Team Camaro Tech banner

1 - 16 of 16 Posts

·
Premium Member
Joined
·
3,123 Posts
Discussion Starter #1
After reading many posts I decided to switch the dizzy vacuum from ported to full on the carb just to see if there is any difference. (I've been having some tuning issues but that's another story). The carb is 750cfm Edelbrock (1407) on top of a 454. I was going to take the car for a test drive but didn't due a strange noise I heard while idling. I identified the source of the noise. It's the dizzy or the vacuum diaphragm on the dizzy. When I disconnect the vacuum hose from the dizzy vacuum diaphragm the noise goes away. When I reconnect it, the noise starts up again. Almost like a “flute” noise. (see link for short video) I am wondering if the noise was there all along but given I had the dizzy on ported vacuum (per my understanding, no vacuum at idle) I didn't hear it. The noise couldn't be heard once you start driving (per my understanding, when the ported vacuum would kick in) as it gets pretty loud in the car. I wonder if the diaphragm is shot? Thanks in advance...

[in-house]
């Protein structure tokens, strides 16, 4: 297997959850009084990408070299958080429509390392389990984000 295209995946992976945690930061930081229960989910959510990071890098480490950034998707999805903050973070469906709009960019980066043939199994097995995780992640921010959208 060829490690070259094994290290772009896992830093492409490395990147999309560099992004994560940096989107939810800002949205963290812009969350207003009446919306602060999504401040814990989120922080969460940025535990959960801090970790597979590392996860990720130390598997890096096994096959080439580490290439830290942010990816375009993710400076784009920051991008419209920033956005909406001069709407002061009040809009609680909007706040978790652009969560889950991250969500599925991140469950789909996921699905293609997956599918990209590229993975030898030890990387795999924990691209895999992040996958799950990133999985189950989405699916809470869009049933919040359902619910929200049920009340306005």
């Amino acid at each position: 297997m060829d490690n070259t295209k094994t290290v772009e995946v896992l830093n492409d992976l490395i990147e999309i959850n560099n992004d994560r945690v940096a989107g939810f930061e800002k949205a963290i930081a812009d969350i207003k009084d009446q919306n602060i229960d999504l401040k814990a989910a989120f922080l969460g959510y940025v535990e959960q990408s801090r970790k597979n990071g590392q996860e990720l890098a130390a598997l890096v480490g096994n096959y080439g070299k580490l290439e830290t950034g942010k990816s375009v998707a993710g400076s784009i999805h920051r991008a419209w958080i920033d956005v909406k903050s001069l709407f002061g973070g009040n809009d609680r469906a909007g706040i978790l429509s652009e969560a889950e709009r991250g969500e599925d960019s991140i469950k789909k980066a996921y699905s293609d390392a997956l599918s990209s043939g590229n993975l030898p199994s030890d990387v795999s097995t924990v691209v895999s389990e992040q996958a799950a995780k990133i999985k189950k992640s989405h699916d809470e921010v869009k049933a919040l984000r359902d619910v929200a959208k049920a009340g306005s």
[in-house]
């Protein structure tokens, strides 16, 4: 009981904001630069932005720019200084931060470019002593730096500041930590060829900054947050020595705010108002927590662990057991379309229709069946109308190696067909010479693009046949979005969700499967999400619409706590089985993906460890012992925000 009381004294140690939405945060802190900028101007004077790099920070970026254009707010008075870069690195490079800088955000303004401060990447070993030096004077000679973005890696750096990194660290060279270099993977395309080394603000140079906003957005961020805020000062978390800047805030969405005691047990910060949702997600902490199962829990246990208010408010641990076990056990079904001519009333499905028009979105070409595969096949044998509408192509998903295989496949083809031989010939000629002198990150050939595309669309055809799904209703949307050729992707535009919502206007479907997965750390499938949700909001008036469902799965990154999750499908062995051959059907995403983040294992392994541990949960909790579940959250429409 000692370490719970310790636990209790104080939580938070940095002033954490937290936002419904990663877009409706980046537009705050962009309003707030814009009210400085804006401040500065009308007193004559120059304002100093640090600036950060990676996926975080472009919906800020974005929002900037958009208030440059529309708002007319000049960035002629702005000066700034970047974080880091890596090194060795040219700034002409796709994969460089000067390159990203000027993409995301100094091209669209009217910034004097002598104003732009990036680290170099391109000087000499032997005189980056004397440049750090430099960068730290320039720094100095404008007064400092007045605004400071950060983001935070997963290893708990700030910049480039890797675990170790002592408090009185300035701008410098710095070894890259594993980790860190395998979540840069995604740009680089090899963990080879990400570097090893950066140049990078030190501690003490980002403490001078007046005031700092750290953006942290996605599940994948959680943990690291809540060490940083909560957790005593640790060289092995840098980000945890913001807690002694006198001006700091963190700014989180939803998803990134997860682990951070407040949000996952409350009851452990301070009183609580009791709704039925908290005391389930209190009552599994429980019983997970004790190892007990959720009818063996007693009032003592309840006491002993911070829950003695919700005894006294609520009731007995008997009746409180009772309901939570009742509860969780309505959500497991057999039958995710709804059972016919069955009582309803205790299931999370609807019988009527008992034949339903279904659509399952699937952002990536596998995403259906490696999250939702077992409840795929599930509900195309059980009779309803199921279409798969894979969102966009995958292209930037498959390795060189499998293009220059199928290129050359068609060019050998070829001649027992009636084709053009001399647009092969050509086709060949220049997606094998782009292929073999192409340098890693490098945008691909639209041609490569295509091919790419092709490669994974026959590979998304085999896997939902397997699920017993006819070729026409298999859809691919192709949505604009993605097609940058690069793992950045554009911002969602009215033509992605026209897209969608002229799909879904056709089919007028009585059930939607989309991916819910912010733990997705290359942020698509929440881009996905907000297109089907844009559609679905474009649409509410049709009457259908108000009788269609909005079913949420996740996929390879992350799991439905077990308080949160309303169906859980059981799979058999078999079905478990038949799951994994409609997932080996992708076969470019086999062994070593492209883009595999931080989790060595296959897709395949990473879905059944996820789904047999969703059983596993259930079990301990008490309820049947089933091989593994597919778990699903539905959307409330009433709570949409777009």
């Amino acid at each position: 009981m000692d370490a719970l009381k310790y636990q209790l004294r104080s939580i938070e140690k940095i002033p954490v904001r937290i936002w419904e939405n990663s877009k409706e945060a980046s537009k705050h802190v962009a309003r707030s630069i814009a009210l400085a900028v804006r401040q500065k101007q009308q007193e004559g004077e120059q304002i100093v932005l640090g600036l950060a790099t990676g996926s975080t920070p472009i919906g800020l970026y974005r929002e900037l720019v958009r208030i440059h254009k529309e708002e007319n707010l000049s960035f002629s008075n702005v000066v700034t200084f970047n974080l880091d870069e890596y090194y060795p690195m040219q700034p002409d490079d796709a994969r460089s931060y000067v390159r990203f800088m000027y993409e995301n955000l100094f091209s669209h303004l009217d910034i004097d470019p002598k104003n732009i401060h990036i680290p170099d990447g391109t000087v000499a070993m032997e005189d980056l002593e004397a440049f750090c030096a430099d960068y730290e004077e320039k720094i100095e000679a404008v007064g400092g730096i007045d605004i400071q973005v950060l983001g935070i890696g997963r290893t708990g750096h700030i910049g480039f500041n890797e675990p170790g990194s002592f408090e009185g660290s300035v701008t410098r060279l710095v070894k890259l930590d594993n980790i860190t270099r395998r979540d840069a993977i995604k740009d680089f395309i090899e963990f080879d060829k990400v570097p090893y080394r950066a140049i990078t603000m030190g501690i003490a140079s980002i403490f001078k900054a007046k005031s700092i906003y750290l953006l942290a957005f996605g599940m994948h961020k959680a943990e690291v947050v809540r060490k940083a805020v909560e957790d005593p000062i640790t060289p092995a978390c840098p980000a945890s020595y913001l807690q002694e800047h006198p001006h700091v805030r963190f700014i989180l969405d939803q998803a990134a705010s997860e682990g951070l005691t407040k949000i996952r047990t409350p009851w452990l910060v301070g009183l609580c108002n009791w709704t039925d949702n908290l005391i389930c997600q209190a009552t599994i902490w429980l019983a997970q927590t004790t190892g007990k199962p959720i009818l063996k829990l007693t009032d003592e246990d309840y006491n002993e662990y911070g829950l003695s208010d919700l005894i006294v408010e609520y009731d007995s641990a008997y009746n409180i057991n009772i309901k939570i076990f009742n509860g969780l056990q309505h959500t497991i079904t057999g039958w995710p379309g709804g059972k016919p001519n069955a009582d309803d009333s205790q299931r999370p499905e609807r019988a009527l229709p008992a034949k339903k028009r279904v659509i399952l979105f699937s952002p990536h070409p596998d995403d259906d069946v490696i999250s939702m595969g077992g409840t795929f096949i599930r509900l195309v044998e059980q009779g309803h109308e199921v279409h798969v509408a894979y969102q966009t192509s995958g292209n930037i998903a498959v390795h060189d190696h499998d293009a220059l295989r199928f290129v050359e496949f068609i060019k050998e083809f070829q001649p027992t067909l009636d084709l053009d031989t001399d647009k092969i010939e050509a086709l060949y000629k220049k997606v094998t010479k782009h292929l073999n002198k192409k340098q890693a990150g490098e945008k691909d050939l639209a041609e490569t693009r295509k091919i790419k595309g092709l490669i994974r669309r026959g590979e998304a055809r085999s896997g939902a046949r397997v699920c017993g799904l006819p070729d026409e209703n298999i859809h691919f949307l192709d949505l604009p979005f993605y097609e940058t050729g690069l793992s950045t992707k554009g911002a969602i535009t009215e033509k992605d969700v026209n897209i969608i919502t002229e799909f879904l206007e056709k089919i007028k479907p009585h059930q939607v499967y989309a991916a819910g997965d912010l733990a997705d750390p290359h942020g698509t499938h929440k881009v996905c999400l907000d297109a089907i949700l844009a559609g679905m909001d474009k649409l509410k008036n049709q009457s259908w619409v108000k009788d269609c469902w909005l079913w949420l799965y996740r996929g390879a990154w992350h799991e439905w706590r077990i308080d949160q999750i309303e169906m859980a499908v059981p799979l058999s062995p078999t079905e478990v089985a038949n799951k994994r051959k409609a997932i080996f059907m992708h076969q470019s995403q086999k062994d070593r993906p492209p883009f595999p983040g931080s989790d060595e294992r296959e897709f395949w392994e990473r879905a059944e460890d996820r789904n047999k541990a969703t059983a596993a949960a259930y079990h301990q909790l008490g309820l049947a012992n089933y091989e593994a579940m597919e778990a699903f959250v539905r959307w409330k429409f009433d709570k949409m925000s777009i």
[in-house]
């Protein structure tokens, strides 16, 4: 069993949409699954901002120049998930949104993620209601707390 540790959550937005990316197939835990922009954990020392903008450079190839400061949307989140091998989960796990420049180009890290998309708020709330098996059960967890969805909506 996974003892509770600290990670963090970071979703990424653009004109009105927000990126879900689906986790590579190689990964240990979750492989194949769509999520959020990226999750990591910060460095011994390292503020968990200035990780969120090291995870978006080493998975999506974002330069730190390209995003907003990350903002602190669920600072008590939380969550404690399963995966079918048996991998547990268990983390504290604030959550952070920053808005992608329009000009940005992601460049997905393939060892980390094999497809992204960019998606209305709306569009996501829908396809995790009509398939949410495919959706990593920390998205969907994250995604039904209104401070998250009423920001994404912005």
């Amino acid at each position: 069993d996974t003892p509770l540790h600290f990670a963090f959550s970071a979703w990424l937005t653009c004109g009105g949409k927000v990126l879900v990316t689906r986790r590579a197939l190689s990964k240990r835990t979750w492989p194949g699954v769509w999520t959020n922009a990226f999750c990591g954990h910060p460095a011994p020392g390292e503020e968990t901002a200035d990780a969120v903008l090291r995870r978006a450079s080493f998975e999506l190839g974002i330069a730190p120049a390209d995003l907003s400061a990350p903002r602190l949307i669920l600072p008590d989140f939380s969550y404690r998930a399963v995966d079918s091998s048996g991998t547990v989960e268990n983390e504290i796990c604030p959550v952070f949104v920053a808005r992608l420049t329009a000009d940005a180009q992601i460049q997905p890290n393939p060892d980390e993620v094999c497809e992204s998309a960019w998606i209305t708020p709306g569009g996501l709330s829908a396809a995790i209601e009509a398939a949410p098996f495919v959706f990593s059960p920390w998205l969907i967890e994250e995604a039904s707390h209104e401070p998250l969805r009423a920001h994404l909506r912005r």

http://www.mattlekawa.com/pictures/camaro/dizzyNoise.avi
 

·
Premium Member
Joined
·
5,988 Posts
Wow! That's annoying!

To test the diaphragm, 1) attach longer hose between mouth and vac can. 2) suck.
Alternate method, smoke cigarette and blow smoke into can and see if it comes out. Good luck!:D
 

·
Premium Member
Joined
·
3,123 Posts
Discussion Starter #3
Wow! That's annoying!

To test the diaphragm, 1) attach longer hose between mouth and vac can. 2) suck.
Alternate method, smoke cigarette and blow smoke into can and see if it comes out. Good luck!:D
So via the first method when sucking on the hose that's attached to the diaphragm, should I be looking for 100% seal or ??? Interesting alternate method...do I have to inhale? :D
 

·
Premium Member
Joined
·
5,988 Posts